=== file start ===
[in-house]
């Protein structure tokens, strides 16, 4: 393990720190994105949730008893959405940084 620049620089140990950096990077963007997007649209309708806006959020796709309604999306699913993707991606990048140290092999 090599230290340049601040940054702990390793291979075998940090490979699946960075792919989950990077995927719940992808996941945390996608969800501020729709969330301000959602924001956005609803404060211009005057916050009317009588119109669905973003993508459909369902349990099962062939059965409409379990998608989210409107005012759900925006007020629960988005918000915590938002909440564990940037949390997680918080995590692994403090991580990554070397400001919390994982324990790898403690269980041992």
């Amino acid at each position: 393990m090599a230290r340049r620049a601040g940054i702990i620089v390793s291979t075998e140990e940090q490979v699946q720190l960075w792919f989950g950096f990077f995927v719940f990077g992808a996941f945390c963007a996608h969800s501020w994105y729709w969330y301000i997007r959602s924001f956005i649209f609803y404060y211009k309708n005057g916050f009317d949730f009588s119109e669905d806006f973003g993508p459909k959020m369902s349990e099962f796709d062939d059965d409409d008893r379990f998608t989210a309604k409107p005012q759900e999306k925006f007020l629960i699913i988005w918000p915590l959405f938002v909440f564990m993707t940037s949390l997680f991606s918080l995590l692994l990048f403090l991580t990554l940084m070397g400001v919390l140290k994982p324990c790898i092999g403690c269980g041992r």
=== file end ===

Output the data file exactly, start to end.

[in-house]
């Protein structure tokens, strides 16, 4: 393990720190994105949730008893959405940084 620049620089140990950096990077963007997007649209309708806006959020796709309604999306699913993707991606990048140290092999 090599230290340049601040940054702990390793291979075998940090490979699946960075792919989950990077995927719940992808996941945390996608969800501020729709969330301000959602924001956005609803404060211009005057916050009317009588119109669905973003993508459909369902349990099962062939059965409409379990998608989210409107005012759900925006007020629960988005918000915590938002909440564990940037949390997680918080995590692994403090991580990554070397400001919390994982324990790898403690269980041992």
């Amino acid at each position: 393990m090599a230290r340049r620049a601040g940054i702990i620089v390793s291979t075998e140990e940090q490979v699946q720190l960075w792919f989950g950096f990077f995927v719940f990077g992808a996941f945390c963007a996608h969800s501020w994105y729709w969330y301000i997007r959602s924001f956005i649209f609803y404060y211009k309708n005057g916050f009317d949730f009588s119109e669905d806006f973003g993508p459909k959020m369902s349990e099962f796709d062939d059965d409409d008893r379990f998608t989210a309604k409107p005012q759900e999306k925006f007020l629960i699913i988005w918000p915590l959405f938002v909440f564990m993707t940037s949390l997680f991606s918080l995590l692994l990048f403090l991580t990554l940084m070397g400001v919390l140290k994982p324990c790898i092999g403690c269980g041992r």